Arizona Senator Wendy Rogers has suggested that the Labor Day celebration is actually a “Communist holiday.”
Rogers didn’t elaborate on his reasoning for criticizing the federal holiday, which takes place on the first Monday in September and celebrates the American workforce.
“Labor Day is a communist holiday,” the Republican tweeted on Sept. 6.
His comments were met with mockery from other social media users.
The Arizona House Democrats Twitter account tweeted in response: “Says the heart and soul of the Arizona Republican Party (prove us wrong).”
“You realize that if you keep falsely calling all good things communist, you’ll only make communism more appealing, right?” asked Twitter user @smenor.
Condemning the tweet while paraphrasing her own words, writer Shiv Ramdas added: “‘Work is communism'”.
Labor Day was first celebrated in New York in 1882, although it did not become an official federal holiday until 1894.
The day is meant to celebrate a number of workers’ rights that have been implemented in the country, as well as the social and economic achievements of American workers.
New York was the first state to introduce a bill declaring Labor Day a federal holiday, but Oregon was the first to pass legislation recognizing Labor Day in February 1887. Four other states – Colorado , Massachusetts, New Jersey and New York – have also passed laws. the creation of a Labor Day holiday the same year.
Elsewhere, Rogers has falsely and continually suggested that Donald Trump won the 2020 election.
She is still campaigning for the election to be decertified eight months after Congress finalized the result, and has launched a petition she says has garnered more than 663,000 signatures.
“Things are really taking off! Let’s get to 1 million ASAP. Audit results coming soon, more states are in line,” she tweeted.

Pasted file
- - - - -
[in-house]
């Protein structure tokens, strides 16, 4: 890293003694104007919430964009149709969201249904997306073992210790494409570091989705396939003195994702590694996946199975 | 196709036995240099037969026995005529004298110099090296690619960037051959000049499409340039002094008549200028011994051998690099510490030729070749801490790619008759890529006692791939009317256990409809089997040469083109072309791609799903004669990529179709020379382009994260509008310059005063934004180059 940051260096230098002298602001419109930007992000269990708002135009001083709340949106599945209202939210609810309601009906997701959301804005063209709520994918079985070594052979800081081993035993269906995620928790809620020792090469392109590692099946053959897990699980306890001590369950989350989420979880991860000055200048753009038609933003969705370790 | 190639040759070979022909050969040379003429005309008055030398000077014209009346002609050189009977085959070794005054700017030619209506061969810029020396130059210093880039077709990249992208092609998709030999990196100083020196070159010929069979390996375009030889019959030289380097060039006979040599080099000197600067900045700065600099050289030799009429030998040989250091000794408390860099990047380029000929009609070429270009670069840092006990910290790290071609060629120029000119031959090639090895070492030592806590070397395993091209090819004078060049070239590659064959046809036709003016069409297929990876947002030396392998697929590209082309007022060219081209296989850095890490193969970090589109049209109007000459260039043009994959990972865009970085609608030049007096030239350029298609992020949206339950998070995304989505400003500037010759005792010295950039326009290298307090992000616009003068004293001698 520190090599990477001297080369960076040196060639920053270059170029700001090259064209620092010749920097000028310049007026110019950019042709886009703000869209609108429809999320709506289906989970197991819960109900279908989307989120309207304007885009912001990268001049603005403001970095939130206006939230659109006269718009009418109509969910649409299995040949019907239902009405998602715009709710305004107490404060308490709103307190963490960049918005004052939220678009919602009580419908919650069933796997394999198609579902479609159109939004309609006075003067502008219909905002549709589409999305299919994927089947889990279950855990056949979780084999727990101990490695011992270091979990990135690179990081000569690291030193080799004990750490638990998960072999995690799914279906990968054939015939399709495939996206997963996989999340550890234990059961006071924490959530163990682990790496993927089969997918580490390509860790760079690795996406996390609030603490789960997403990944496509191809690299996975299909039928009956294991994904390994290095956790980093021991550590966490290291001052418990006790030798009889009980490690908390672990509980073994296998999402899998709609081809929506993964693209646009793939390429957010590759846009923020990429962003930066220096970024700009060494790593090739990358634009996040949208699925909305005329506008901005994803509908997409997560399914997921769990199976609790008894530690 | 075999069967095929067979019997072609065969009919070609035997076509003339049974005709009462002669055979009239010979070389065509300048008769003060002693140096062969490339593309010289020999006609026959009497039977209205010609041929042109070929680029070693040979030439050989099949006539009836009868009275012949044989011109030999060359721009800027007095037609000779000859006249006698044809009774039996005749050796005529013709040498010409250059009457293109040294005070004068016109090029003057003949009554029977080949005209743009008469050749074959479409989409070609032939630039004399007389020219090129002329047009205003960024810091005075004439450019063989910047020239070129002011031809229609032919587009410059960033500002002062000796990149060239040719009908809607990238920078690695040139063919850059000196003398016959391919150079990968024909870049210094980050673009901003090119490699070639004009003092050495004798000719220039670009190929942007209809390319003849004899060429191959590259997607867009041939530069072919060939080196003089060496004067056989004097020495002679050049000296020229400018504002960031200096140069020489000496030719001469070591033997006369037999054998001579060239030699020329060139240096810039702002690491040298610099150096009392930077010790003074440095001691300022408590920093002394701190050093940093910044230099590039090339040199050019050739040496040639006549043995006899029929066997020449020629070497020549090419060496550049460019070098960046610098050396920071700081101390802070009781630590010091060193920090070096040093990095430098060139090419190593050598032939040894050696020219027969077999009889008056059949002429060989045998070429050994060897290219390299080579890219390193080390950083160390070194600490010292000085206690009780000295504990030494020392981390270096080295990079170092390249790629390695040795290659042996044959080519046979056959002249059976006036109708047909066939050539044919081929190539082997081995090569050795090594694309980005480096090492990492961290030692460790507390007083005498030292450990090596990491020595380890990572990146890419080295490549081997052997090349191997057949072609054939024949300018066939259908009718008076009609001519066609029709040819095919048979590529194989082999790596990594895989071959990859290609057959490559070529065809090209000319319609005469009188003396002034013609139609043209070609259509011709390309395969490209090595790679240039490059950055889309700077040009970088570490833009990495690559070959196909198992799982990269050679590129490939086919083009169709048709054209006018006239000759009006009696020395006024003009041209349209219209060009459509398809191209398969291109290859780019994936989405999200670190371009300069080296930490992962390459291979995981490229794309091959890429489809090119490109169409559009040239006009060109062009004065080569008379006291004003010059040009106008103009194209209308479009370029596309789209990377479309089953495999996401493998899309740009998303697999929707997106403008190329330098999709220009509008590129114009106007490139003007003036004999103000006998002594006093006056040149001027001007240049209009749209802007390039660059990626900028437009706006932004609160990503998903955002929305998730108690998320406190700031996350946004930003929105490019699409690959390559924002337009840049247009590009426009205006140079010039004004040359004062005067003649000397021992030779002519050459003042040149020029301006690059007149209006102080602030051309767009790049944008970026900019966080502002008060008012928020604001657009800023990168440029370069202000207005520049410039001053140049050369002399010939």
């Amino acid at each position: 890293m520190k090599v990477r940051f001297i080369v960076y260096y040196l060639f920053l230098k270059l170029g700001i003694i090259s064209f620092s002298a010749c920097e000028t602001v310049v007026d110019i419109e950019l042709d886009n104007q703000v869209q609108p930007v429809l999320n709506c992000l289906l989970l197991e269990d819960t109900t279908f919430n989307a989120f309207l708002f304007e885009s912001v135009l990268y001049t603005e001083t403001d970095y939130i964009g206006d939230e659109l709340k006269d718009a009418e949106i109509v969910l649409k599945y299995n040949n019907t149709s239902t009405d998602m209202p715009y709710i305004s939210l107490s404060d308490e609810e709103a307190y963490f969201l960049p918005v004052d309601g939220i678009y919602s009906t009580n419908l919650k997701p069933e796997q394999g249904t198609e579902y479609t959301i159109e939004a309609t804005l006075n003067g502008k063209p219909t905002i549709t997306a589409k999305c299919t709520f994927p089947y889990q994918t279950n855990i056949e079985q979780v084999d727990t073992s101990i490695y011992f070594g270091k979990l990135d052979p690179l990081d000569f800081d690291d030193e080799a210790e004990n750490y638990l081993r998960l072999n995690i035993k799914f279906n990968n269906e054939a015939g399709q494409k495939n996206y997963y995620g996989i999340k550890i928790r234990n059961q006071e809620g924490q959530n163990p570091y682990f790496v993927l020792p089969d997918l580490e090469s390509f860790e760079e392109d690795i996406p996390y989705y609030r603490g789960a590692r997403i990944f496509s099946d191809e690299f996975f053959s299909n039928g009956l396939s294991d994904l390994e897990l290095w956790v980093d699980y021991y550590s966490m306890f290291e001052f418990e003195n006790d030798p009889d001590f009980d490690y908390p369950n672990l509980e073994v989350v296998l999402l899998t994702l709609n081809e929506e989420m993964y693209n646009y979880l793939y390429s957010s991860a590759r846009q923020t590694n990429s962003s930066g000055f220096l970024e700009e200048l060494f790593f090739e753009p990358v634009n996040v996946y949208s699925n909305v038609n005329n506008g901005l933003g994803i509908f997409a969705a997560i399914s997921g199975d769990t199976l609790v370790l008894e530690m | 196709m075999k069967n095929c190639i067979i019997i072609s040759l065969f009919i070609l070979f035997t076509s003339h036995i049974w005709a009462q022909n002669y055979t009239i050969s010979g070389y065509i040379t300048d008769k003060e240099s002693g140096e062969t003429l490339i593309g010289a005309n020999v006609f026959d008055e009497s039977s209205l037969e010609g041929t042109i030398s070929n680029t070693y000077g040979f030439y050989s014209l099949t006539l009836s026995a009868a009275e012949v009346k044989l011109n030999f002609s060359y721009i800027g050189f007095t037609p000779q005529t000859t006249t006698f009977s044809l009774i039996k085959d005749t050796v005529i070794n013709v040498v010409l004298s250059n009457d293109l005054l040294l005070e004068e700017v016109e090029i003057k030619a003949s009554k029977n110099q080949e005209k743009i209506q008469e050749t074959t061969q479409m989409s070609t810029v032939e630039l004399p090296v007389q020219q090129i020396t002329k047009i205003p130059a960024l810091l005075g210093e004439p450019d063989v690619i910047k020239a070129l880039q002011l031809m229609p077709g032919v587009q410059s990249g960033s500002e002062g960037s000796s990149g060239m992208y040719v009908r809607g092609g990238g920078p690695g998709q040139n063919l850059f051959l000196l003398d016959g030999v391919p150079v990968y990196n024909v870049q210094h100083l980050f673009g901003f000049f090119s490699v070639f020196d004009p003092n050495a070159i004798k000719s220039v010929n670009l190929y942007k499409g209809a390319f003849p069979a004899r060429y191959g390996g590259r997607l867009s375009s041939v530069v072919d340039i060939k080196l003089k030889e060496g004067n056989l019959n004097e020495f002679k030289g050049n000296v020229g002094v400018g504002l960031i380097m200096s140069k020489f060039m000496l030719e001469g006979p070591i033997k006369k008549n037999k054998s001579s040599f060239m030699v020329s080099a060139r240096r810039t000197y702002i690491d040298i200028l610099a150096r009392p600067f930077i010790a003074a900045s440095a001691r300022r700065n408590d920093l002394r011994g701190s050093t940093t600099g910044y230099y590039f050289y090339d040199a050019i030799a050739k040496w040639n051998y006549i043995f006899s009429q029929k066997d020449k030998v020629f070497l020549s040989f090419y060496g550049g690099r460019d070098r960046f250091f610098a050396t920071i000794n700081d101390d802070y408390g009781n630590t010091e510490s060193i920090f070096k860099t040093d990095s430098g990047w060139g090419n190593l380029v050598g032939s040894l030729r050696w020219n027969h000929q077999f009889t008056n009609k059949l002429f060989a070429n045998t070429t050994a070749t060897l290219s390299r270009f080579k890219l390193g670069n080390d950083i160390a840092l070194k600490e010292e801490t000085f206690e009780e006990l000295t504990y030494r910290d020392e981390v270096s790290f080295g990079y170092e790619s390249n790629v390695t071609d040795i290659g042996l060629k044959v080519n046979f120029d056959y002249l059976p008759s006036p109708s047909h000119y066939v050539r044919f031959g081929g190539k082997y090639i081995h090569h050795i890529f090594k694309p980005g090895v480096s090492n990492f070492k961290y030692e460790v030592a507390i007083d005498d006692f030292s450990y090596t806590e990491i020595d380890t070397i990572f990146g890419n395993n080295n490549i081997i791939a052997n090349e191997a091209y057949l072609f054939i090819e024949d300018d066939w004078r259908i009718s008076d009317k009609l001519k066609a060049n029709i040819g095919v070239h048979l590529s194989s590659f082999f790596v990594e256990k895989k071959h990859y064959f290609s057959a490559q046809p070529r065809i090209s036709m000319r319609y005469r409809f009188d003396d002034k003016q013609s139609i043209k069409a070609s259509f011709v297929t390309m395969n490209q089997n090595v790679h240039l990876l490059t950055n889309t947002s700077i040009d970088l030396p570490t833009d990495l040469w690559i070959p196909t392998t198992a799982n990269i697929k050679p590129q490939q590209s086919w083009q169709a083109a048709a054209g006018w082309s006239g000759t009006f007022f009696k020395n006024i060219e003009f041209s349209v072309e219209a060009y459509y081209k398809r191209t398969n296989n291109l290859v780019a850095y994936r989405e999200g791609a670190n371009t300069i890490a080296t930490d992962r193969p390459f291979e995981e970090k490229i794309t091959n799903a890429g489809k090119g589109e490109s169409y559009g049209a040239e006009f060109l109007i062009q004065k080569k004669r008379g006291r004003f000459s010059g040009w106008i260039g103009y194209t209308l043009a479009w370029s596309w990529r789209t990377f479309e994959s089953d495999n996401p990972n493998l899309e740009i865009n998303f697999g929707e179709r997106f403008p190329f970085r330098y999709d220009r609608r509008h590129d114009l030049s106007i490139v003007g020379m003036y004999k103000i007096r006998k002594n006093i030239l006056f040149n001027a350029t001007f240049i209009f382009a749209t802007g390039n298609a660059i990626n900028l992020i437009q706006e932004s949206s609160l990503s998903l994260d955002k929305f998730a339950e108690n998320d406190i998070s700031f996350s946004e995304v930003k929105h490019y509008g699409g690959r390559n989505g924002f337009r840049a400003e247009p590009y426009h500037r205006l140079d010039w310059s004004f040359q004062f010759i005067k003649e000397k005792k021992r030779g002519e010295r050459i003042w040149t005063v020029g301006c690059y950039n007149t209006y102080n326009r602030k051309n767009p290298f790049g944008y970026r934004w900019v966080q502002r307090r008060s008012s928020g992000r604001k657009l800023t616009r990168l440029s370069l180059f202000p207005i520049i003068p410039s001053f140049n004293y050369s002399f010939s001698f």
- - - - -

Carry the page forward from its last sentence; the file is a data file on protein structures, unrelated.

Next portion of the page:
Rogers frequently pushed the long-disproved claims that there was widespread voter fraud in Arizona and that the rejected audits taking place in the state will one day prove it.
In July, county election officials identified fewer than 200 cases of potential voter fraud in Arizona despite the long and arduous recount of more than three million votes.
“It’s not a major issue,” Adrian Fontes, a Democrat who oversaw Maricopa County’s elections while in office, told The Associated Press. “It’s a lie that has grown over time. It’s been fueled by conspiracy theorists.”
MyPillow CEO Mike Lindell is one of the conspiracy theorists who has continued to push the false narrative that Trump will soon be the real winner of the 2020 election.
Rogers was one of three Republican lawmakers from Arizona, along with Senator Sonny Borrelli and Rep. Mark Finchem, who appeared on stage at Lindell’s three-day “Cyber Symposium” in August, which did not revealed no real evidence of voter fraud despite the insistence of the CEO. that would do.
“We are here to encourage you, to let you know that we are going to find out the truth and that you can find out in your states,” Rogers told the crowd in Sioux Falls, South Dakota, reported the Arizona Mirror.
Rogers has been contacted for comment.